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UW Regents Approve Merging System Campuses

System President Ray Cross: Plan Is In Response To Declining Enrollment

President Ray Cross and other regents
Marylee Williams/WPR

The University of Wisconsin System Board of Regents has approved a sweeping restructure plan to merge the system’s two-year colleges with its four-year universities and make changes to UW-Extension.

The regents approved the proposal on a 16-2 voice vote Thursday afternoon at UW-Madison. Tony Evers and Janice Mueller were the only regents to vote against the plan. There were three-plus hours of discussion and comments before the vote.

The restructuring is a response to declining enrollment and an aging population.

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The plan calls for transforming the system’s 13 two-year schools into regional branches of seven of the 13 four-year schools. Students could still earn associate degrees but they would bear the name of the four-year school. Students also would get a wider range of courses to choose from and be able to take third- and fourth-year courses at the branch campuses.

UW-Extension’s divisions would fall under UW-Madison and system administration’s control.

Before the vote some asked for more time to study the plan that became public last month. Mueller requested the vote to be delayed three weeks. But Regent Margaret Farrow said there is no time.

“We’ve got to get going to both survive financially, but to survive; because if it’s non-traditional students or traditional students, we have to continue to attract them.”

Stakeholders have complained about being blindsided when the proposal was unveiled in October by UW System President Ray Cross. But UW System spokeswoman Stephanie Marquis said ahead of the vote that everyone knew these challenges were looming.

“I think that it’s valid that there was not … that we did not take this before shared governance to bring this forward because it has been talked about so much extensively before,” Marquis said. “So, it’s about bringing the proposal forward so that we can actually move into having the discussion about the details and the planning.”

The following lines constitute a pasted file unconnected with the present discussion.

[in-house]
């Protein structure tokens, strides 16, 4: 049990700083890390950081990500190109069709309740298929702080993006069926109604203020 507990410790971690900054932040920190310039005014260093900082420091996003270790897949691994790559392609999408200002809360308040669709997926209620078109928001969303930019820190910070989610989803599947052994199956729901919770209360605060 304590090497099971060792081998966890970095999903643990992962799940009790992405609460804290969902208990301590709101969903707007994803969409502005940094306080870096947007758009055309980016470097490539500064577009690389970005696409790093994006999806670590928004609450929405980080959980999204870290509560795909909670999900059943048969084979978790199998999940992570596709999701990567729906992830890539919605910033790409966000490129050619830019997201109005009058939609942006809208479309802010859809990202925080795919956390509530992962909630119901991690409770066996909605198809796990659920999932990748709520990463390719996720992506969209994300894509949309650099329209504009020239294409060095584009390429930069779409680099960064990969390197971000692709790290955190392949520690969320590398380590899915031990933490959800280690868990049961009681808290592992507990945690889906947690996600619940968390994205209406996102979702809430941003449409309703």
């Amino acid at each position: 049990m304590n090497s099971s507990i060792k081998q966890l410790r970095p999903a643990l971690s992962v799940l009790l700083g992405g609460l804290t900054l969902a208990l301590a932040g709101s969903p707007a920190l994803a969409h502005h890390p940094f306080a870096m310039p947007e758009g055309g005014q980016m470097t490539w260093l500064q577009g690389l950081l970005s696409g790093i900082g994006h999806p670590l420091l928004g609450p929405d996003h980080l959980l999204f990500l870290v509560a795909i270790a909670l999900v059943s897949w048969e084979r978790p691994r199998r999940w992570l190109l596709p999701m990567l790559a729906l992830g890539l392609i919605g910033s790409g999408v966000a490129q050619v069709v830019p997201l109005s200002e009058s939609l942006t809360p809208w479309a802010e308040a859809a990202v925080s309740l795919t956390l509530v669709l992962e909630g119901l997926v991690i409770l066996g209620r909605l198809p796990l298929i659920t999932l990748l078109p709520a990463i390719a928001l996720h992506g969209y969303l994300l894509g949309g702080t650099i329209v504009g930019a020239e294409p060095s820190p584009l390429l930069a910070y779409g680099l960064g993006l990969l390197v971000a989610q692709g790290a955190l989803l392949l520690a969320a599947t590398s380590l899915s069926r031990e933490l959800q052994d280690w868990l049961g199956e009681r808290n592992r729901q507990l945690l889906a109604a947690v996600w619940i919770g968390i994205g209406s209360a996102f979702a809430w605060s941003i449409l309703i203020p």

Marquis said the enrollment decline is hitting two-year campuses first and the mergers will help keep them open while strengthening the system.

When asked at Thursday’s meeting how the restructure would solve declining enrollment, as projected growth of college-age adults continues to decline, Cross said it wouldn’t.

“What it does do, though, is find ways to give us tools to bring third- and fourth-year coursework to some of these campuses,” he said.

Cross also said the restructure proposal wasn’t politically motivated or requested by lawmakers.

“It’s a rational move in response to demographic data, financial data and other challenges, including revenue and funding challenges that these campuses are facing,” said Cross.

Sean Piette, UW-Stevens Point student government association president, said a lot of students are confused about the merger and they aren’t getting many answers.

Piette, a senior at studying natural resources planning, said he doesn’t support the merger in its current state because he just doesn’t have enough information to feel comfortable moving forward.

“Personally, I’m opposed to it because I don’t want to run into something blind,” he said before the vote. “I like to be prepared for a lot of things. I take that from my scouting background, but I like to be prepared for what I’m going into and I don’t feel anyone is prepared for this.”

Piette said he was disappointed in how this merger was announced and that students and faculty weren’t represented in the decision making.

“I’m really kind of skeptical that this was a decision that was thrown out there as an idea,” he said. “I think this has been worked on for a while.”

Sarah Joslin also opposes the merger. The sophomore studying information sciences attended UW-Marinette before transferring to UW-Green Bay.

She said there’s a lot of value in these institutions for students and the communities that house them.

“I had an easier time going to the professors at Marinette because they were smaller classes, which allowed for more personal interactions during class times,” she said.

Joslin said she found out about the merger through Facebook, and she said she’s disappointed in how this has been handled.

“As a student, it feels like we’re not really considered people,” Joslin said. “We’re considered dollar signs.”

The vote sets a deadline of July 1 for the merger. The board will provide updates at each of its next six monthly meetings.

Map of proposed restructuring. UW System

Editor’s Note: This story was last updated at 3:10 p.m. Thursday, Nov. 9, 2017, with the regents vote. Wisconsin Public Radio is a service of the University of Wisconsin-Extension and the Wisconsin Educational Communications Board.